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March 26-29, 2012, Software Test Professionals Conference, New Orleans
July, 14-15, 2012 - Test Coach Camp, San Jose, California
July, 16-18, 2012 - Conference for the Association for Software Testing (CAST 2012), San Jose, California
August 2012+ - At Liberty; available. Contact me by email: Matt.Heusser@gmail.com

Monday, July 27, 2009

Of "Jelled" Teams

I've been at Socialtext for about a year and a half now, and I just realized that so has everyone else on the engineering team; our two short-timers are Jeremy and Audrey, who are just coming up on one-year anniversaries.

And we actually know each other; we can give each other a hard time and actually debate ideas on merit instead of working hard to appease each other. I just read a recent note on the 37Signals Blog to that effect and it resonated with me.

And yet, given a random book on methodology or software management, you are unlikely to find anything on longevity and teamwork besides, if you are lucky, a few cliched team building exercises or perhaps a passing reference to forming, storming, norming, performing.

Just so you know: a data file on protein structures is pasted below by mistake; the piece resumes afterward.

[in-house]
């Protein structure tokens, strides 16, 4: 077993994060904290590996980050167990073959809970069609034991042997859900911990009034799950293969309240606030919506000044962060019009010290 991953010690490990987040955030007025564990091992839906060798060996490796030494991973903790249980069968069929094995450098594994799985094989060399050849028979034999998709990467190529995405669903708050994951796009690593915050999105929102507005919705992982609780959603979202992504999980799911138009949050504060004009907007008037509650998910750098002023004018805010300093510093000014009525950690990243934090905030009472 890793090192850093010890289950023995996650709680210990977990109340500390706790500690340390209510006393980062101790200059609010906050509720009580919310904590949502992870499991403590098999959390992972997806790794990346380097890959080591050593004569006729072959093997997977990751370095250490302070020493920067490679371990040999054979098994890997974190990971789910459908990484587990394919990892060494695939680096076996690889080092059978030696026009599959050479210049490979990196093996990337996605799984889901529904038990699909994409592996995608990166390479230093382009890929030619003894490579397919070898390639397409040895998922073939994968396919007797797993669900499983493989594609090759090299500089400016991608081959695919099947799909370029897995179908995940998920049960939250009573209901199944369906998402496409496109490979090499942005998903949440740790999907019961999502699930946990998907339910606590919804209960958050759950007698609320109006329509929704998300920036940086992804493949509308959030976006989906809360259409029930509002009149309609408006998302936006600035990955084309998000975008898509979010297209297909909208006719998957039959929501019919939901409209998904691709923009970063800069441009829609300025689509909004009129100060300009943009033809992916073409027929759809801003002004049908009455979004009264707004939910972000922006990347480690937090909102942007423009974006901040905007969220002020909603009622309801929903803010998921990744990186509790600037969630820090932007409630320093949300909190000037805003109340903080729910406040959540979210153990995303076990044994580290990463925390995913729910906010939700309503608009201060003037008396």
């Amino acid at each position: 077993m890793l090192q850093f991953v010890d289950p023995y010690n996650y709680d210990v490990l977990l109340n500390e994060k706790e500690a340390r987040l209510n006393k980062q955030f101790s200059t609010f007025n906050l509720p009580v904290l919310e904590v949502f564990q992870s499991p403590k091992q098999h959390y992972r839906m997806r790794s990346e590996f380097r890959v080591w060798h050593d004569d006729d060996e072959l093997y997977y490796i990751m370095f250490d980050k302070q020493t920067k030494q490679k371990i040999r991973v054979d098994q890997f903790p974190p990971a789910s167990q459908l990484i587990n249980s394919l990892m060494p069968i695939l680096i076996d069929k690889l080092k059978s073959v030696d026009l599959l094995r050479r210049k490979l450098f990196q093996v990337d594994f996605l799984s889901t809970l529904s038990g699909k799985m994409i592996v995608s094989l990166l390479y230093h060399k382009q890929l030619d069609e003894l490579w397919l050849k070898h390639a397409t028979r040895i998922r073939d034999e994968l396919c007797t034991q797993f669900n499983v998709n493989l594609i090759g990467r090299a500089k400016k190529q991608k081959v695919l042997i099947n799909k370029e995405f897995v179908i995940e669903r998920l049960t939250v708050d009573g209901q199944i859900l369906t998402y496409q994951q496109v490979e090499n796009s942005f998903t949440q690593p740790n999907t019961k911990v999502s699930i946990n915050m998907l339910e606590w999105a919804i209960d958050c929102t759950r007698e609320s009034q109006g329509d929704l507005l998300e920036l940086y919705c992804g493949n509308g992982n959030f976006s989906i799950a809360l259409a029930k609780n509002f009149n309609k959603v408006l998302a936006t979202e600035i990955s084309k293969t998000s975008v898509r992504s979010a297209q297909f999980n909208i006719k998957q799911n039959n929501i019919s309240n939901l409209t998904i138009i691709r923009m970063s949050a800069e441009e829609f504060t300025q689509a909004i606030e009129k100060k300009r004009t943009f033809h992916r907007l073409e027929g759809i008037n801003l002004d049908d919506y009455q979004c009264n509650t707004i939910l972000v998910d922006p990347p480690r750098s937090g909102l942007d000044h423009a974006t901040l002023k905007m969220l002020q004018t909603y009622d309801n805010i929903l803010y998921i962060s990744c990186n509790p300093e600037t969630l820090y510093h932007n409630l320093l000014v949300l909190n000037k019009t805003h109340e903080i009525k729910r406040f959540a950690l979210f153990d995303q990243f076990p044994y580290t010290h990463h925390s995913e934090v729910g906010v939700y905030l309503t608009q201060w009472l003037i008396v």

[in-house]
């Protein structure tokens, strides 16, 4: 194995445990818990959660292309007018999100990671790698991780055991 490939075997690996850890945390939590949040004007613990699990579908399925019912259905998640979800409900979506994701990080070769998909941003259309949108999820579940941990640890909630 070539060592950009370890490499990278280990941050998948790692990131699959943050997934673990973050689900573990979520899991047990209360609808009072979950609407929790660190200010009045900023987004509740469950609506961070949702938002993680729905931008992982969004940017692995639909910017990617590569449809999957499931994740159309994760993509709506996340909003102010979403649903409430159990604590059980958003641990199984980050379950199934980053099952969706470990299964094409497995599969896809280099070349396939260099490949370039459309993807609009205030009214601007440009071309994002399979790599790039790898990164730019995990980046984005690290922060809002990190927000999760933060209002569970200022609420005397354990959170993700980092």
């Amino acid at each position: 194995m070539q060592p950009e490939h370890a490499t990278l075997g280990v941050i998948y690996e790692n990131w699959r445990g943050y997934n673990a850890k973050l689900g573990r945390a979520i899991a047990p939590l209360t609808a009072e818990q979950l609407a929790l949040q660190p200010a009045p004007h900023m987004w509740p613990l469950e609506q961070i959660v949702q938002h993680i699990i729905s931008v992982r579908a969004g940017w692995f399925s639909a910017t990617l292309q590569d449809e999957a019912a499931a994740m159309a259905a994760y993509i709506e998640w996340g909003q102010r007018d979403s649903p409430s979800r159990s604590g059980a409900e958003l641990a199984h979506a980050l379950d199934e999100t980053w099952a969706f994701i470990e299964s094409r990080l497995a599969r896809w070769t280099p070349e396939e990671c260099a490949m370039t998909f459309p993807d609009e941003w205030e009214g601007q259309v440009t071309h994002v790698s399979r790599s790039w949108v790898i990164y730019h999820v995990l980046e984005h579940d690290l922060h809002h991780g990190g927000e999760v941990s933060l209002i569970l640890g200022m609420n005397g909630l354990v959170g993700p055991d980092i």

That's just ... sad. Perhaps it is something /I/ need to start talking about more often.

4 comments:

George Dinwiddie said...

Matt, a "random book on methodology or software management" is unlikely to cover any specific topic, but there is quite a bit available on successful teamwork. You might be interested in my report of Esther Derby's 2008 AYE session on The Magic Chemistry of Teams for a brief intro. I think that there are more helpful models for teambuilding than what Tuckman provides.

Philk said...

Beautiful Teams is on my Amazon wishlist ( first I have to read Beautiful Testing !! ) - but always interested in hearing what you have to say on the subject

Kerry Buckley said...

I guess it's not particularly random, but this is from one methodology book (Kent Beck's XP Explained):

"Keep effective teams together. There is a tendency in large organizations to abstract people to things, plug-compatible programming units. Value in software is created not just by what people know and do but also by their relationships and what they accomplish together. Ignoring the value of relationships and trust just to simplify the scheduling problem is false economy."

Matthew said...

Thank you Kerry!

I seem to recall Pete McBreen discussed that a bit in the software craftsmanship imperative book, as well. And Beatiful Teams will, hopefully cover it well. (I'm pretty sure it's mentioned in "Software Teamwork" as well.)

So it's certainly there if you look for it (consider the weinberg literature)

I think i'll do a post or two on culture at Socialtext. If anything, it's more of a reminder to /me/ to cover teamwork more.